Mark Harris, vice president of Pluribus Networks, would add a third component to that interoperability skill set: an awareness of the business context. “They must have a fairly solid business background, as the costs associated with sourcing IT services and then integrating them into finished business applications can be daunting,” he says. SDI expertise requires IT to source services at a scale and price that meets the business needs. “New hires for SDI must focus on business results, rather than view success by how much hardware is blinking its lights.”

3. Ability to address abstract problems

“SDI professionals need to think about the downstream opportunities that are made available after implementing a piece of SD infrastructure,” says Robert Page, vice president of engineering at CFN Services. “When software eats something, it changes how people perceive the thing that got eaten.” Uber changed how we think about taxis, he points out; now we think about crowd-sourced, on-demand transportation. Expect that mind-shift to apply to your own business.

As a result, Page asks job candidates to talk about a time when they had to think abstractly about a problem. “For instance: What was the problem? What was the insight you achieved from thinking abstractly? What is the benefit of decoupling components? What is the downside of uncoupling components?”

It’s important with SDI for people to see the big picture, think about the endgame desired, and work backwards toward solutions, says Pluribus’ Harris. New SDI workers must understand that new projects must demonstrate results in days rather than months. They need to be comfortable with the idea of millions of users, billions of applications, and trillions of connected things. “This magnitude is radically different than that of just five years ago,” says Harris.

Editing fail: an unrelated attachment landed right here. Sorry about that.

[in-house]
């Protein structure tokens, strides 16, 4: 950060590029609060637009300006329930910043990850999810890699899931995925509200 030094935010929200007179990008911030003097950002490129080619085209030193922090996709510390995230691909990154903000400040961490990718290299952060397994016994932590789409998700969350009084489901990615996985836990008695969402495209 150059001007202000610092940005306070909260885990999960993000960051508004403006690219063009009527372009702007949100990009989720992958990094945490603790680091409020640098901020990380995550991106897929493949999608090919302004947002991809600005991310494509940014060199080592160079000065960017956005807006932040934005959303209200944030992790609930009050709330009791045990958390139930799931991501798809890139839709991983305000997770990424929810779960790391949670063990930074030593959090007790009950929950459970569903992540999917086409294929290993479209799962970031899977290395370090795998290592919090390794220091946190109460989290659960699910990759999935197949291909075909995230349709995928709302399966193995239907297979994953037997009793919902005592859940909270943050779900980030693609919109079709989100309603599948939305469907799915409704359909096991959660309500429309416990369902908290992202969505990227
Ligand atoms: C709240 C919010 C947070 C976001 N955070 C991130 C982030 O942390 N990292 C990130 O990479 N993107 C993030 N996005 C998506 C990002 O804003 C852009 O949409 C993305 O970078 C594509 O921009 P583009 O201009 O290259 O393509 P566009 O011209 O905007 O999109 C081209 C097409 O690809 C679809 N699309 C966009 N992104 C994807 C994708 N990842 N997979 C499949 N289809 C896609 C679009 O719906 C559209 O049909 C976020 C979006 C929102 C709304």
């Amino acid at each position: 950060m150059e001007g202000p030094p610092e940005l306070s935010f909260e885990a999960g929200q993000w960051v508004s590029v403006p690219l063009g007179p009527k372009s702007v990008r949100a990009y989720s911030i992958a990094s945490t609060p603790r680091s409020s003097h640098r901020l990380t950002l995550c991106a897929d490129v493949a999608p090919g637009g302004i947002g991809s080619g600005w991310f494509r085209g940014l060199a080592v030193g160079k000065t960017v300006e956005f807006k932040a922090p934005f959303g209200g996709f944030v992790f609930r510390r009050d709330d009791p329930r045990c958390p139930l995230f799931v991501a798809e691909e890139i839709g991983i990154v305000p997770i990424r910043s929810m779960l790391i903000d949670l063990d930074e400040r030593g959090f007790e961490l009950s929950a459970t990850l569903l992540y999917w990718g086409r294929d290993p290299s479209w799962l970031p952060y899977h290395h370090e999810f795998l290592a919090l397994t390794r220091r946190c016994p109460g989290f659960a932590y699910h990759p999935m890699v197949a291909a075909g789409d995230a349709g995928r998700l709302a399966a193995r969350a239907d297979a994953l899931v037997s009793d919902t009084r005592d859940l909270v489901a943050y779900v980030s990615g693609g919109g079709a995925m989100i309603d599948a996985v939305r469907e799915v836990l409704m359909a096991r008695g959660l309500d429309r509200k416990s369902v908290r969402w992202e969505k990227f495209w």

4. A DevOps mindset and programming skill

Having a DevOps mindset and programming skill level implies an interdependence on operations and development staff, which we’ve come to call DevOps. In fact, adopting a DevOps mindset is a good place to start with an SDI implementation.

In particular, SDI involves software development. “There will be some form of programming in any network deployment going forward,” ONF’s Alves says. “This can be related to the automation of tasks, orchestration of components, or simply building an application for a new service.”

That shouldn’t be left to another department, says Hedvig’s Lakshman. Both IT operations and DevOps admins need familiarity with popular languages used to orchestrate and automate SDI components. “Look for candidates who are familiar with Go and Python to ensure that they can leverage SDI application programming interfaces [APIs],” he says.

“SDI represents a significant change, wherein applications and infrastructure will have an even tighter coupling, with applications having explicit control of the infrastructure they need and infrastructure having improved awareness of the applications that they serve,” says Josh Crowe, chief technology officer at Sungard AS. Infrastructure teams need to understand topics such as development processes; application scaling technologies including service discovery, load-balancing, and auto-scaling; emerging architecture and packaging technologies such as microservices, containers, and unikernels; and system interfaces such as APIs.

“This isn’t to say that infrastructure engineers need to become full-blown coders or that application developers must now be router jockeys,” says Crowe. “The people who will be the most successful during this transition will be well rounded and have solid knowledge of both domains.”

5. A checklist of technical knowledge

All those soft skills such as abstract thinking aren’t helpful unless the staff knows how to do the work. In addition to some programming knowledge, here are a few specific skills to look for: